"It's only on vinyl that a double album is really a double album, otherwise it's just a really long CD – it's the same with streaming. I would've been frustrated if I ended my career with no double album. I can flip in some bonkers tracks as well as the well-crafted three-minute pop song.”

As the son of a former Church of Ireland minister, then bishop, a hymn-like quality remains in lead single Norman and Norma which is perhaps the most typical track in the collection. Less so are deep cuts which draw inspiration from the classic BBC series The Fall and Rise of Reginald Perrin that question our business values and political culture. At 48 Hannon is now two years older than the fictional character played by Leonard Rossiter.

“There's plenty in there that's pilfered from Reggie Perrin and the absurdity of the whole business of business. The complete disdain of ‘Why do we do this sh**?' is pretty much the point of the whole record.”

I put it to him that it's his most political record, something he's not usually well known for.

“Yeah and even then it's not overt politics, it's the stories and things that go on. It's funny because I've never avoided politics – I'm a politically minded individual. I've always had a problem with people who say ‘politics is just boring and what's the point?' because politics is how human existence works, you know, how civilisation functions, and to say it's boring is to pretty much to say humans are boring.

"That might be true as well but it's also extremely important and people have a duty to know what's going on and how to change it.”

Now living in rural Co Kildare, Hannon visits the north less when on the promotional cycle.

“I get back when I can. It's very difficult during this part of the promo madness for a couple of months. When I do go up it's back to just outside Enniskillen and we keep ourselves to ourselves.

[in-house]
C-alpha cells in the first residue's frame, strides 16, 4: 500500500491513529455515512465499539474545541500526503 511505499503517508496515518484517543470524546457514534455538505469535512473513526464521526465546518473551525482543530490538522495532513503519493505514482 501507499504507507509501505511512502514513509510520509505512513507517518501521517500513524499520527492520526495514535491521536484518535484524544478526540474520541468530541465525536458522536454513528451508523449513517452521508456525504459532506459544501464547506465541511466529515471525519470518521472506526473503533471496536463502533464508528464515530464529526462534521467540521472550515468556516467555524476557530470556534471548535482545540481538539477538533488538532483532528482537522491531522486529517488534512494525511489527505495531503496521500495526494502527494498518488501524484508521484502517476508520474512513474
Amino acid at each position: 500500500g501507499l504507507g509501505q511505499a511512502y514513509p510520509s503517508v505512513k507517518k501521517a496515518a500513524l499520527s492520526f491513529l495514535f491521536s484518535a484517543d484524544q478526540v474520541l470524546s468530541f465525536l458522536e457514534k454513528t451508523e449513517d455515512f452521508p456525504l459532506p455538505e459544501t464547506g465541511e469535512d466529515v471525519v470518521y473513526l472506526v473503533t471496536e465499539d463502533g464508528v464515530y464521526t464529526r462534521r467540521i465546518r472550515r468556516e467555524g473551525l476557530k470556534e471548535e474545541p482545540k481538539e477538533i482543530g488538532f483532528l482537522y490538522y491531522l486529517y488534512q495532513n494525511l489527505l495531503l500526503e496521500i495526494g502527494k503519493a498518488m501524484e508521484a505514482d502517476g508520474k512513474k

"I try to keep up with what's going on with BBC Newsline. There have been fantastic strides in it not being such a violent place which is nice but then it's two steps forward and one step back with what happened to Lyra McKee which was awful.

"I really hope things like that concentrate people's minds with restoring Stormont and also not allowing a hard border.”

Before the interview ends I suggest the forthcoming Pope Ted – The Father Ted Musical sounds like a turbulent experience.

“Ah, it's grand”, says Hannon, tongue firmly in cheek. “Making musicals is not plain sailing, it's a very hard thing to do and it's a big project which takes years. I think it's a little bigger than Graham [Linehan, writer and co-creator of Father Ted] first imagined.”

Hannon, who wrote the theme tune and a clutch of other comic tunes for the 90s sitcom, is also writing music for the forthcoming production.

“I've done one before so I know how long it takes. We're getting there, it has a workshop vibe now with actors and songs being integrated with scenes – but don't hold your breath; we've still got a long way to go.”

Hannon will hopefully not have to cross a hard border when he returns home to perform at the Ulster Hall in October.

:: The Divine Comedy, Ulster Hall, October 7; tickets from the box office, 028 9033 4455, or ulsterhall.co.uk. Office Politics is out now.